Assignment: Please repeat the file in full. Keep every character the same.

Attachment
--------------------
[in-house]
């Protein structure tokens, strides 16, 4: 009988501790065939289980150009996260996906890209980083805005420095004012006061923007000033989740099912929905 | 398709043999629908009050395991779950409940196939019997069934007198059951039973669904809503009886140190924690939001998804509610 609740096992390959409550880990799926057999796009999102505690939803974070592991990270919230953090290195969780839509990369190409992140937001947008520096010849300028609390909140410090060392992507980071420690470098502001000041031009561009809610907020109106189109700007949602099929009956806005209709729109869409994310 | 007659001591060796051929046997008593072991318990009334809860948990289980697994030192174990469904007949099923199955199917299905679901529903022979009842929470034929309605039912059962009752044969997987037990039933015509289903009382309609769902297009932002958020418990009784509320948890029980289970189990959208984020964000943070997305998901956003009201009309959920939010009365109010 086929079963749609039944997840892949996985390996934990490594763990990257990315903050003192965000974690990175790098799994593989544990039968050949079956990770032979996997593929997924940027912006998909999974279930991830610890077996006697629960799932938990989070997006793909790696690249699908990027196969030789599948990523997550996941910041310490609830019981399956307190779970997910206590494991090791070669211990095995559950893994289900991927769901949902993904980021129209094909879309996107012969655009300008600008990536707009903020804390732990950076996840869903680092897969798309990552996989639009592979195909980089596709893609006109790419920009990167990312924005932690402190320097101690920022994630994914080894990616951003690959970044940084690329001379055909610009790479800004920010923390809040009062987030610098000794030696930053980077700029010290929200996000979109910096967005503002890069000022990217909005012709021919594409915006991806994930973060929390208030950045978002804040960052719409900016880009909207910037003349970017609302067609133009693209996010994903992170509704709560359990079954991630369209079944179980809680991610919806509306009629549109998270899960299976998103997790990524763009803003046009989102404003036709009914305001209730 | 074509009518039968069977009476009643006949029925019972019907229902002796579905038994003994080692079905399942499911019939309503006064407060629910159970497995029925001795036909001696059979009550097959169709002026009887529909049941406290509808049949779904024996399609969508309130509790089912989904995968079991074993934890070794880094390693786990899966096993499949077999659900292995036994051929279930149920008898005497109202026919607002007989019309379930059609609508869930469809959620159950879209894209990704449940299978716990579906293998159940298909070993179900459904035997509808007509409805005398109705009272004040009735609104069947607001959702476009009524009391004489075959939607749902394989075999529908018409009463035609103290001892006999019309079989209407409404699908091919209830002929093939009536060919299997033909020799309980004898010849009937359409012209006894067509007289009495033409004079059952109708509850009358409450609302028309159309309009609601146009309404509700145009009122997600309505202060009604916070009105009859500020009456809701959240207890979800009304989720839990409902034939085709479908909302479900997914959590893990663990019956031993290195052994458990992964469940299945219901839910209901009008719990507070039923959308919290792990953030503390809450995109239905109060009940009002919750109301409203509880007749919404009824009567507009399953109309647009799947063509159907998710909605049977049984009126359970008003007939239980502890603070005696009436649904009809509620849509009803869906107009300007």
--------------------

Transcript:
[in-house]
């Protein structure tokens, strides 16, 4: 009988501790065939289980150009996260996906890209980083805005420095004012006061923007000033989740099912929905 | 398709043999629908009050395991779950409940196939019997069934007198059951039973669904809503009886140190924690939001998804509610 609740096992390959409550880990799926057999796009999102505690939803974070592991990270919230953090290195969780839509990369190409992140937001947008520096010849300028609390909140410090060392992507980071420690470098502001000041031009561009809610907020109106189109700007949602099929009956806005209709729109869409994310 | 007659001591060796051929046997008593072991318990009334809860948990289980697994030192174990469904007949099923199955199917299905679901529903022979009842929470034929309605039912059962009752044969997987037990039933015509289903009382309609769902297009932002958020418990009784509320948890029980289970189990959208984020964000943070997305998901956003009201009309959920939010009365109010 086929079963749609039944997840892949996985390996934990490594763990990257990315903050003192965000974690990175790098799994593989544990039968050949079956990770032979996997593929997924940027912006998909999974279930991830610890077996006697629960799932938990989070997006793909790696690249699908990027196969030789599948990523997550996941910041310490609830019981399956307190779970997910206590494991090791070669211990095995559950893994289900991927769901949902993904980021129209094909879309996107012969655009300008600008990536707009903020804390732990950076996840869903680092897969798309990552996989639009592979195909980089596709893609006109790419920009990167990312924005932690402190320097101690920022994630994914080894990616951003690959970044940084690329001379055909610009790479800004920010923390809040009062987030610098000794030696930053980077700029010290929200996000979109910096967005503002890069000022990217909005012709021919594409915006991806994930973060929390208030950045978002804040960052719409900016880009909207910037003349970017609302067609133009693209996010994903992170509704709560359990079954991630369209079944179980809680991610919806509306009629549109998270899960299976998103997790990524763009803003046009989102404003036709009914305001209730 | 074509009518039968069977009476009643006949029925019972019907229902002796579905038994003994080692079905399942499911019939309503006064407060629910159970497995029925001795036909001696059979009550097959169709002026009887529909049941406290509808049949779904024996399609969508309130509790089912989904995968079991074993934890070794880094390693786990899966096993499949077999659900292995036994051929279930149920008898005497109202026919607002007989019309379930059609609508869930469809959620159950879209894209990704449940299978716990579906293998159940298909070993179900459904035997509808007509409805005398109705009272004040009735609104069947607001959702476009009524009391004489075959939607749902394989075999529908018409009463035609103290001892006999019309079989209407409404699908091919209830002929093939009536060919299997033909020799309980004898010849009937359409012209006894067509007289009495033409004079059952109708509850009358409450609302028309159309309009609601146009309404509700145009009122997600309505202060009604916070009105009859500020009456809701959240207890979800009304989720839990409902034939085709479908909302479900997914959590893990663990019956031993290195052994458990992964469940299945219901839910209901009008719990507070039923959308919290792990953030503390809450995109239905109060009940009002919750109301409203509880007749919404009824009567507009399953109309647009799947063509159907998710909605049977049984009126359970008003007939239980502890603070005696009436649904009809509620849509009803869906107009300007």